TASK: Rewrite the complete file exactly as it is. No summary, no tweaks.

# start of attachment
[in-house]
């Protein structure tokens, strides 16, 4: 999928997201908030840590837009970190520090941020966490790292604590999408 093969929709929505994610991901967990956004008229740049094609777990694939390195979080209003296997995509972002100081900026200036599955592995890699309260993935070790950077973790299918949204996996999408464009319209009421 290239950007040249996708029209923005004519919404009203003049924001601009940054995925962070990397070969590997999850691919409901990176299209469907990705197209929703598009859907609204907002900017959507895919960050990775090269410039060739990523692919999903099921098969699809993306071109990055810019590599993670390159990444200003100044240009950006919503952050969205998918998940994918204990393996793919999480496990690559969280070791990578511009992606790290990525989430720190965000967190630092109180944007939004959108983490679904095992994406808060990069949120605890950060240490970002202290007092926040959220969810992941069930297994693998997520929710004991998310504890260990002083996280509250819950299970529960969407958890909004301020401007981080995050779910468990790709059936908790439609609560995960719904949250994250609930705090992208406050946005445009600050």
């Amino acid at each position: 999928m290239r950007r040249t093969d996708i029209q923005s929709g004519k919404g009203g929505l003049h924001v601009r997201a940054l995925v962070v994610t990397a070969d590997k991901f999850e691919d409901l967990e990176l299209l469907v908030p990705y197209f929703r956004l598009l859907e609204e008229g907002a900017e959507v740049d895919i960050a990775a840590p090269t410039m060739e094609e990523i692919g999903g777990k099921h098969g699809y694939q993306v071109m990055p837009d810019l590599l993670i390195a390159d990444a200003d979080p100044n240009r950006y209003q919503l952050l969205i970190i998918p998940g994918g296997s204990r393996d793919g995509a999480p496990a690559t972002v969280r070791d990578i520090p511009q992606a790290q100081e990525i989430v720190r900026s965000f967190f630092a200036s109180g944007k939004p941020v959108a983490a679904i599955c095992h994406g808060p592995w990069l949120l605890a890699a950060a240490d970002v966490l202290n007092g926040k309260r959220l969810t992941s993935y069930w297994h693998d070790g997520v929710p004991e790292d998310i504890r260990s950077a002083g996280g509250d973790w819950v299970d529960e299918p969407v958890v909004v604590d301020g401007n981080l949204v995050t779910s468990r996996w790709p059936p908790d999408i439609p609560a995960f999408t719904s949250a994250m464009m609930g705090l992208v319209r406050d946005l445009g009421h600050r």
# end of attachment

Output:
[in-house]
């Protein structure tokens, strides 16, 4: 999928997201908030840590837009970190520090941020966490790292604590999408 093969929709929505994610991901967990956004008229740049094609777990694939390195979080209003296997995509972002100081900026200036599955592995890699309260993935070790950077973790299918949204996996999408464009319209009421 290239950007040249996708029209923005004519919404009203003049924001601009940054995925962070990397070969590997999850691919409901990176299209469907990705197209929703598009859907609204907002900017959507895919960050990775090269410039060739990523692919999903099921098969699809993306071109990055810019590599993670390159990444200003100044240009950006919503952050969205998918998940994918204990393996793919999480496990690559969280070791990578511009992606790290990525989430720190965000967190630092109180944007939004959108983490679904095992994406808060990069949120605890950060240490970002202290007092926040959220969810992941069930297994693998997520929710004991998310504890260990002083996280509250819950299970529960969407958890909004301020401007981080995050779910468990790709059936908790439609609560995960719904949250994250609930705090992208406050946005445009600050």
């Amino acid at each position: 999928m290239r950007r040249t093969d996708i029209q923005s929709g004519k919404g009203g929505l003049h924001v601009r997201a940054l995925v962070v994610t990397a070969d590997k991901f999850e691919d409901l967990e990176l299209l469907v908030p990705y197209f929703r956004l598009l859907e609204e008229g907002a900017e959507v740049d895919i960050a990775a840590p090269t410039m060739e094609e990523i692919g999903g777990k099921h098969g699809y694939q993306v071109m990055p837009d810019l590599l993670i390195a390159d990444a200003d979080p100044n240009r950006y209003q919503l952050l969205i970190i998918p998940g994918g296997s204990r393996d793919g995509a999480p496990a690559t972002v969280r070791d990578i520090p511009q992606a790290q100081e990525i989430v720190r900026s965000f967190f630092a200036s109180g944007k939004p941020v959108a983490a679904i599955c095992h994406g808060p592995w990069l949120l605890a890699a950060a240490d970002v966490l202290n007092g926040k309260r959220l969810t992941s993935y069930w297994h693998d070790g997520v929710p004991e790292d998310i504890r260990s950077a002083g996280g509250d973790w819950v299970d529960e299918p969407v958890v909004v604590d301020g401007n981080l949204v995050t779910s468990r996996w790709p059936p908790d999408i439609p609560a995960f999408t719904s949250a994250m464009m609930g705090l992208v319209r406050d946005l445009g009421h600050r």